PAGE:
In her tellings of the story over the years, Somers also tended to gloss over the fact that she and Hamel had cut a deal with CBS that would begin whenever her contract with Three’s Company ended. As it turned out, that was after Season 5, where the producers ultimately came to an arrangement where Somers would be paid out her previous $30,000 per episode rate, only she would only do a few cameo appearances throughout the season, with her final one done for the show’s 17th episode (out of 22), with Chrissy written out of the show as going to stay with her parents to help her mother who was dealing with an illness, so that her appearances would come in phone calls which she would film separately from the rest of the cast (For Season 6, she was just written out entirely, without an explanation for why Chrissy never returned from her parents’ home).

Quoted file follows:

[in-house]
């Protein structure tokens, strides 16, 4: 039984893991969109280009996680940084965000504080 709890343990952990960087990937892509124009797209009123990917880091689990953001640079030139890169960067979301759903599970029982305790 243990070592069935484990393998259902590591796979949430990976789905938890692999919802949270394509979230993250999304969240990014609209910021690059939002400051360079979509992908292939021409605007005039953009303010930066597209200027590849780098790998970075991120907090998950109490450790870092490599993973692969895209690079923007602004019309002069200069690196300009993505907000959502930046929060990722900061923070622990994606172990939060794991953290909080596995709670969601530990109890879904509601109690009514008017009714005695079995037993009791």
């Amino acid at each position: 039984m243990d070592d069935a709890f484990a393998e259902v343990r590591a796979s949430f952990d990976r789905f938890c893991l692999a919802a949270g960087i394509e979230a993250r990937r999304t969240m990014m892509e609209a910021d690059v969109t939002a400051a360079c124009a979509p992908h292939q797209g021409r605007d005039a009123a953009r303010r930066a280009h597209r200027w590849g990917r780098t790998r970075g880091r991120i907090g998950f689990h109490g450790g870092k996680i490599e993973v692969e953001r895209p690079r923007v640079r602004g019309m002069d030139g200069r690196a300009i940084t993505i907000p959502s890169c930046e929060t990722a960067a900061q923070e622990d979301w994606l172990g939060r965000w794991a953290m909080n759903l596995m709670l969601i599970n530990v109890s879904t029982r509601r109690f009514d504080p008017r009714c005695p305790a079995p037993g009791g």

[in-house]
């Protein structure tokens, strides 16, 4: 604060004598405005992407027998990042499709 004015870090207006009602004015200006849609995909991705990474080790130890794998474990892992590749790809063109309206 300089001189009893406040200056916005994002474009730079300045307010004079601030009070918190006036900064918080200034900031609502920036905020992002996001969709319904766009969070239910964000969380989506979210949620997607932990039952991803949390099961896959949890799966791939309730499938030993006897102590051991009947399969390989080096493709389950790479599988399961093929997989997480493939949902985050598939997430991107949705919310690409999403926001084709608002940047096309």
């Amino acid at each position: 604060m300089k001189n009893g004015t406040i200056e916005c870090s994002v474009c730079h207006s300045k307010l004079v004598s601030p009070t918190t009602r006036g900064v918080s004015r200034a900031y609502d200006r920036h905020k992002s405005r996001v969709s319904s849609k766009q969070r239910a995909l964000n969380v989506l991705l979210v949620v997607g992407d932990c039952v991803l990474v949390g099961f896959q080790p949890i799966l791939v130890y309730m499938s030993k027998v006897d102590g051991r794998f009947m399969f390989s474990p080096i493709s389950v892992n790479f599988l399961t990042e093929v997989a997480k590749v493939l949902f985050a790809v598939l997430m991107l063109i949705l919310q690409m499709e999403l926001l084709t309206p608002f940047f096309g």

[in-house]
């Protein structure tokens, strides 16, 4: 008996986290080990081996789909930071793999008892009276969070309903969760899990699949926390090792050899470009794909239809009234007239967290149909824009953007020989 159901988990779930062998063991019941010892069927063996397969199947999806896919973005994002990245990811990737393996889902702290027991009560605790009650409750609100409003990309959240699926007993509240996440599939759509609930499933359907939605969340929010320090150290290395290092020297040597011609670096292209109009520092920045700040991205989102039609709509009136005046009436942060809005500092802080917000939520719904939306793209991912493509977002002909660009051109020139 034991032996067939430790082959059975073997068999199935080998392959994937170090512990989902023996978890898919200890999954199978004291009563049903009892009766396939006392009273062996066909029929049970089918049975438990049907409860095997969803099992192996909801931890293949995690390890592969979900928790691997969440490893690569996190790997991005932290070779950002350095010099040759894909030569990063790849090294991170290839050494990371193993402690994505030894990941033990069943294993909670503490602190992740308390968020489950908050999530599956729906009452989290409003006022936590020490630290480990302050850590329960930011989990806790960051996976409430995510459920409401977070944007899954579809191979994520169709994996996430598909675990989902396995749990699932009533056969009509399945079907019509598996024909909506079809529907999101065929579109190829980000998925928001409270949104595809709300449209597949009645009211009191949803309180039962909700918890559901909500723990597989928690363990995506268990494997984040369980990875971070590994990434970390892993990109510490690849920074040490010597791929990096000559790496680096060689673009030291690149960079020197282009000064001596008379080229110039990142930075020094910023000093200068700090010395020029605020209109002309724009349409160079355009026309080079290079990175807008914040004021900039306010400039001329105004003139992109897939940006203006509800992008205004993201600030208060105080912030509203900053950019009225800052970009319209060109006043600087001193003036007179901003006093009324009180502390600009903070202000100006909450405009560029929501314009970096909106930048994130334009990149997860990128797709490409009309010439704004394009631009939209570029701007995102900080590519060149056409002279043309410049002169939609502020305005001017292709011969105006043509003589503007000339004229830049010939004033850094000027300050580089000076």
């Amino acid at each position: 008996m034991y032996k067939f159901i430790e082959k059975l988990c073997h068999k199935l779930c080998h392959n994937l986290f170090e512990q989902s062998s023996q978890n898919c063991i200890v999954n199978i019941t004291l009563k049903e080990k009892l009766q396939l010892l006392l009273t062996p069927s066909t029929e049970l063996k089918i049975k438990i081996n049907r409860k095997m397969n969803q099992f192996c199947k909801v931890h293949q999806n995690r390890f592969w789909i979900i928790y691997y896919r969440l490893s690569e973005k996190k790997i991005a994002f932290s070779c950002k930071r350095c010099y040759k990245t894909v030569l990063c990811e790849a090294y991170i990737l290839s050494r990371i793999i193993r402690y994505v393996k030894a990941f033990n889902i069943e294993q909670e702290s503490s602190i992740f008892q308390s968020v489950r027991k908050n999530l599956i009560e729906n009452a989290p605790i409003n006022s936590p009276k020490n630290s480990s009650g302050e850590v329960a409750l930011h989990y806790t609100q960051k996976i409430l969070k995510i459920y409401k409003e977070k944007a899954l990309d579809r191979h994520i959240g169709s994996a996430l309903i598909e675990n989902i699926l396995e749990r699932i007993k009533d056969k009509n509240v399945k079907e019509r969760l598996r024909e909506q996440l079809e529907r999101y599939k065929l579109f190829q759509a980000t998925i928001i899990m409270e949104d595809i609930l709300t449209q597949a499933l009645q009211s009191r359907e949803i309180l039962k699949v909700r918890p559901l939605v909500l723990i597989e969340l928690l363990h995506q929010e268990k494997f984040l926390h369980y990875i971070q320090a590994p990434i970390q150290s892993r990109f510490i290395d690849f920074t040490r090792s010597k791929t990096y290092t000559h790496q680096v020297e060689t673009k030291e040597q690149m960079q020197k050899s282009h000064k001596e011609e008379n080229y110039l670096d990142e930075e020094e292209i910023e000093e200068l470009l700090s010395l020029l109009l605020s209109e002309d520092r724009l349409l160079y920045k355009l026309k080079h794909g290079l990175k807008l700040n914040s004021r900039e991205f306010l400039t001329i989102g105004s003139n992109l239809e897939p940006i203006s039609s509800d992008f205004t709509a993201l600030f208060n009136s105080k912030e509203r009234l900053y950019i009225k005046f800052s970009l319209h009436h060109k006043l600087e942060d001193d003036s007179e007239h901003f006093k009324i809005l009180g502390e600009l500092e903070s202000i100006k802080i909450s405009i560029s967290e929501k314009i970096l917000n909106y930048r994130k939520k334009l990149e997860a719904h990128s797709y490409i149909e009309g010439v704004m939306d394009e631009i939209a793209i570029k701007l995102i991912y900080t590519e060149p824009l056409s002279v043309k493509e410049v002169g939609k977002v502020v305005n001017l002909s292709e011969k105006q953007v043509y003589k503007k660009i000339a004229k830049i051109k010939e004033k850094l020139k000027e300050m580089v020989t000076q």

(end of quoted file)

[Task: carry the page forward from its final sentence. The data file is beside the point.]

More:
Now, did sexism play a role in this? Certainly, but mostly, this was just a failed negotiation by Somers and Hamel, who didn’t get DeWitt’s point that the show really felt that Ritter was the star of the show and the others were replaceable, but also were feeling secure with their CBS deal in their back pocket. Should the show have just paid Somers more? I’m not saying they shouldn’t have, but it’s weird seeing a pretty normal (if botched) renegotiation attempt be presented as this big noble fight in retrospect.
The legend is…
Thanks to Bill Walko for suggesting I write about this. Thanks to Chris Mann for that excellent book.
Be sure to check out my archive of TV Legends Revealed for more urban legends about the world of TV.